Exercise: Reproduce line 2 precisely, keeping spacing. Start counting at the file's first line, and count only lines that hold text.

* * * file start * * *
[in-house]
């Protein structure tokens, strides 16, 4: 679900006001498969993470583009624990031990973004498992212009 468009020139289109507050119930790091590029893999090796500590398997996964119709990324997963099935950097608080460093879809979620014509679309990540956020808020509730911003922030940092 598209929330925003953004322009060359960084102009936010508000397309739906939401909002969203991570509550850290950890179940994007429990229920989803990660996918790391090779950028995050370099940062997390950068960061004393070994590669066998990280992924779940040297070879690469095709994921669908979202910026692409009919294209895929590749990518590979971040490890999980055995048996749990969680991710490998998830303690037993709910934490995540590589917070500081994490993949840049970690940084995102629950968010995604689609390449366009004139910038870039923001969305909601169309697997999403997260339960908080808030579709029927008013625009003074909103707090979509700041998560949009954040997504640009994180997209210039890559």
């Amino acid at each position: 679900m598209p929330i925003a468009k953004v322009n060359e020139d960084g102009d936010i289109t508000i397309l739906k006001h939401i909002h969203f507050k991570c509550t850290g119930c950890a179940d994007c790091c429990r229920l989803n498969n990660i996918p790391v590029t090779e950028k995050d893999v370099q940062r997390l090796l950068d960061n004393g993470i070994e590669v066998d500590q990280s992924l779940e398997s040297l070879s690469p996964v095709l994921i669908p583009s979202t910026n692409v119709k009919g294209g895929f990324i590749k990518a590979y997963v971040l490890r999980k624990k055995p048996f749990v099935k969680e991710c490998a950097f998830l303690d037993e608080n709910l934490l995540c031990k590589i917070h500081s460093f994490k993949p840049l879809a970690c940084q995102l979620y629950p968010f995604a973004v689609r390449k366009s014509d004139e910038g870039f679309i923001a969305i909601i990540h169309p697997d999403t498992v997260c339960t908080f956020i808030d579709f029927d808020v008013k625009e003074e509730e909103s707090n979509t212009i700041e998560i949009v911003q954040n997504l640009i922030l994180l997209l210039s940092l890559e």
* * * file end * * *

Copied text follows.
């Protein structure tokens, strides 16, 4: 679900006001498969993470583009624990031990973004498992212009 468009020139289109507050119930790091590029893999090796500590398997996964119709990324997963099935950097608080460093879809979620014509679309990540956020808020509730911003922030940092 598209929330925003953004322009060359960084102009936010508000397309739906939401909002969203991570509550850290950890179940994007429990229920989803990660996918790391090779950028995050370099940062997390950068960061004393070994590669066998990280992924779940040297070879690469095709994921669908979202910026692409009919294209895929590749990518590979971040490890999980055995048996749990969680991710490998998830303690037993709910934490995540590589917070500081994490993949840049970690940084995102629950968010995604689609390449366009004139910038870039923001969305909601169309697997999403997260339960908080808030579709029927008013625009003074909103707090979509700041998560949009954040997504640009994180997209210039890559």